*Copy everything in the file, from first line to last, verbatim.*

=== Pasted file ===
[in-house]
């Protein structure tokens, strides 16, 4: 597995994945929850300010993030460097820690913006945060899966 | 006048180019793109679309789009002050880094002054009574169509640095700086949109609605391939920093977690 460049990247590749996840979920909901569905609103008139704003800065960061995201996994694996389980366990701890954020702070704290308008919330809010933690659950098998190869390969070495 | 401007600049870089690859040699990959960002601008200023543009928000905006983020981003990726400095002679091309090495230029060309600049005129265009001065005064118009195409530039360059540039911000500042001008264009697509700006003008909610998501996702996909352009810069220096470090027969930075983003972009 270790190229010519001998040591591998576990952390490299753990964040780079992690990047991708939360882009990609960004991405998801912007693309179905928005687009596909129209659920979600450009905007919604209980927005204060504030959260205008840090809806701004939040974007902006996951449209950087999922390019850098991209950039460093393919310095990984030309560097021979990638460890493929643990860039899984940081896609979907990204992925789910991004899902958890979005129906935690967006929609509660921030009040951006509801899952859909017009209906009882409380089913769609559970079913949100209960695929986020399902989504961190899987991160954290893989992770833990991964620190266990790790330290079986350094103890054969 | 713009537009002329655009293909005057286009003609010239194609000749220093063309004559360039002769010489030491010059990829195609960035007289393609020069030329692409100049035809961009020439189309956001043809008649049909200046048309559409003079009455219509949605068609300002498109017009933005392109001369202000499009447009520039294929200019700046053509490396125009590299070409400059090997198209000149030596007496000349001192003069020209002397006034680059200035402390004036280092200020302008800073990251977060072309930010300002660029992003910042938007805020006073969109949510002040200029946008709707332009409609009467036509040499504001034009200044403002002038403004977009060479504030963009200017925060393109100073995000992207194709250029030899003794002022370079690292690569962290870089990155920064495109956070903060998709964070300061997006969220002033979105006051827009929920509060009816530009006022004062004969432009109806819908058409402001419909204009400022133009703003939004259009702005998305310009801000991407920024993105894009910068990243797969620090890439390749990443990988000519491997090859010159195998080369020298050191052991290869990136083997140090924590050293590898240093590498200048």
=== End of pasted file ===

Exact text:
[in-house]
């Protein structure tokens, strides 16, 4: 597995994945929850300010993030460097820690913006945060899966 | 006048180019793109679309789009002050880094002054009574169509640095700086949109609605391939920093977690 460049990247590749996840979920909901569905609103008139704003800065960061995201996994694996389980366990701890954020702070704290308008919330809010933690659950098998190869390969070495 | 401007600049870089690859040699990959960002601008200023543009928000905006983020981003990726400095002679091309090495230029060309600049005129265009001065005064118009195409530039360059540039911000500042001008264009697509700006003008909610998501996702996909352009810069220096470090027969930075983003972009 270790190229010519001998040591591998576990952390490299753990964040780079992690990047991708939360882009990609960004991405998801912007693309179905928005687009596909129209659920979600450009905007919604209980927005204060504030959260205008840090809806701004939040974007902006996951449209950087999922390019850098991209950039460093393919310095990984030309560097021979990638460890493929643990860039899984940081896609979907990204992925789910991004899902958890979005129906935690967006929609509660921030009040951006509801899952859909017009209906009882409380089913769609559970079913949100209960695929986020399902989504961190899987991160954290893989992770833990991964620190266990790790330290079986350094103890054969 | 713009537009002329655009293909005057286009003609010239194609000749220093063309004559360039002769010489030491010059990829195609960035007289393609020069030329692409100049035809961009020439189309956001043809008649049909200046048309559409003079009455219509949605068609300002498109017009933005392109001369202000499009447009520039294929200019700046053509490396125009590299070409400059090997198209000149030596007496000349001192003069020209002397006034680059200035402390004036280092200020302008800073990251977060072309930010300002660029992003910042938007805020006073969109949510002040200029946008709707332009409609009467036509040499504001034009200044403002002038403004977009060479504030963009200017925060393109100073995000992207194709250029030899003794002022370079690292690569962290870089990155920064495109956070903060998709964070300061997006969220002033979105006051827009929920509060009816530009006022004062004969432009109806819908058409402001419909204009400022133009703003939004259009702005998305310009801000991407920024993105894009910068990243797969620090890439390749990443990988000519491997090859010159195998080369020298050191052991290869990136083997140090924590050293590898240093590498200048």